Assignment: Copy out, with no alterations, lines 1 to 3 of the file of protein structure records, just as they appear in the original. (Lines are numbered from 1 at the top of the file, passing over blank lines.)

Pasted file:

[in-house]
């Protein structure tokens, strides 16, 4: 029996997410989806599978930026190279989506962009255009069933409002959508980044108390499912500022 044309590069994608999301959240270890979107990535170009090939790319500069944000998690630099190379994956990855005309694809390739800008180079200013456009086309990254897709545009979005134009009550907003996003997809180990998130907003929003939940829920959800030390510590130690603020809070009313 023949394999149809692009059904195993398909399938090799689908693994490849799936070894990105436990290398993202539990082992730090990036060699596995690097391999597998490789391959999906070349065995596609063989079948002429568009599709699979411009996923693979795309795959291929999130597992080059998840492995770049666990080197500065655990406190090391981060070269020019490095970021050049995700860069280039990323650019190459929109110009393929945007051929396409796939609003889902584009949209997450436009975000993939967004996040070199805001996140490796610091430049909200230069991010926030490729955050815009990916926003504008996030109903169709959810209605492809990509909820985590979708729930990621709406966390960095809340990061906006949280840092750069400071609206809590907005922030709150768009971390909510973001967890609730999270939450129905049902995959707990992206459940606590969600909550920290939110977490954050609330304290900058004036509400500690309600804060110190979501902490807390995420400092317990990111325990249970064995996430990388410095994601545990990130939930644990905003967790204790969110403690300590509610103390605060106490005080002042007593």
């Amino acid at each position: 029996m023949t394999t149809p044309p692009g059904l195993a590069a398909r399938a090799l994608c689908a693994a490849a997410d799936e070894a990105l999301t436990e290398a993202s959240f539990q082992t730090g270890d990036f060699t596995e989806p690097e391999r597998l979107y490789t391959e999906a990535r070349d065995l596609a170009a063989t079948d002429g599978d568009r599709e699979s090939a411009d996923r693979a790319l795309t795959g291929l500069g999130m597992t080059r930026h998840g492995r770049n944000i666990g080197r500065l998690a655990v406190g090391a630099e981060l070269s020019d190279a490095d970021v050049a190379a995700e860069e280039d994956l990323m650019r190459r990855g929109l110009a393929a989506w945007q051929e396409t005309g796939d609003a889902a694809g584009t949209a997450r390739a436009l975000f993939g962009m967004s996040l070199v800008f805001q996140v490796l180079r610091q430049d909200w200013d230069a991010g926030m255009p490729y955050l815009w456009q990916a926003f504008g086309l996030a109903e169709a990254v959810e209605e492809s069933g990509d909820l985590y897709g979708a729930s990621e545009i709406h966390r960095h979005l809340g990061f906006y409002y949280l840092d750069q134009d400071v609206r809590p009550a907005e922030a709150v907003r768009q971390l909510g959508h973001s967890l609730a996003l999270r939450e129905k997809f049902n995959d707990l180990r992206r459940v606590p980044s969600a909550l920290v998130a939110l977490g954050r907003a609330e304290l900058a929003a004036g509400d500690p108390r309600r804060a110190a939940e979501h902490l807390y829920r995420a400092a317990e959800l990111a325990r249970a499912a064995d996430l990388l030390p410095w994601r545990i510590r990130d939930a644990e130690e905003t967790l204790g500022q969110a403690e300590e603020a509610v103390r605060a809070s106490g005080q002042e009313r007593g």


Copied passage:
[in-house]
């Protein structure tokens, strides 16, 4: 029996997410989806599978930026190279989506962009255009069933409002959508980044108390499912500022 044309590069994608999301959240270890979107990535170009090939790319500069944000998690630099190379994956990855005309694809390739800008180079200013456009086309990254897709545009979005134009009550907003996003997809180990998130907003929003939940829920959800030390510590130690603020809070009313 023949394999149809692009059904195993398909399938090799689908693994490849799936070894990105436990290398993202539990082992730090990036060699596995690097391999597998490789391959999906070349065995596609063989079948002429568009599709699979411009996923693979795309795959291929999130597992080059998840492995770049666990080197500065655990406190090391981060070269020019490095970021050049995700860069280039990323650019190459929109110009393929945007051929396409796939609003889902584009949209997450436009975000993939967004996040070199805001996140490796610091430049909200230069991010926030490729955050815009990916926003504008996030109903169709959810209605492809990509909820985590979708729930990621709406966390960095809340990061906006949280840092750069400071609206809590907005922030709150768009971390909510973001967890609730999270939450129905049902995959707990992206459940606590969600909550920290939110977490954050609330304290900058004036509400500690309600804060110190979501902490807390995420400092317990990111325990249970064995996430990388410095994601545990990130939930644990905003967790204790969110403690300590509610103390605060106490005080002042007593």
């Amino acid at each position: 029996m023949t394999t149809p044309p692009g059904l195993a590069a398909r399938a090799l994608c689908a693994a490849a997410d799936e070894a990105l999301t436990e290398a993202s959240f539990q082992t730090g270890d990036f060699t596995e989806p690097e391999r597998l979107y490789t391959e999906a990535r070349d065995l596609a170009a063989t079948d002429g599978d568009r599709e699979s090939a411009d996923r693979a790319l795309t795959g291929l500069g999130m597992t080059r930026h998840g492995r770049n944000i666990g080197r500065l998690a655990v406190g090391a630099e981060l070269s020019d190279a490095d970021v050049a190379a995700e860069e280039d994956l990323m650019r190459r990855g929109l110009a393929a989506w945007q051929e396409t005309g796939d609003a889902a694809g584009t949209a997450r390739a436009l975000f993939g962009m967004s996040l070199v800008f805001q996140v490796l180079r610091q430049d909200w200013d230069a991010g926030m255009p490729y955050l815009w456009q990916a926003f504008g086309l996030a109903e169709a990254v959810e209605e492809s069933g990509d909820l985590y897709g979708a729930s990621e545009i709406h966390r960095h979005l809340g990061f906006y409002y949280l840092d750069q134009d400071v609206r809590p009550a907005e922030a709150v907003r768009q971390l909510g959508h973001s967890l609730a996003l999270r939450e129905k997809f049902n995959d707990l180990r992206r459940v606590p980044s969600a909550l920290v998130a939110l977490g954050r907003a609330e304290l900058a929003a004036g509400d500690p108390r309600r804060a110190a939940e979501h902490l807390y829920r995420a400092a317990e959800l990111a325990r249970a499912a064995d996430l990388l030390p410095w994601r545990i510590r990130d939930a644990e130690e905003t967790l204790g500022q969110a403690e300590e603020a509610v103390r605060a809070s106490g005080q002042e009313r007593g």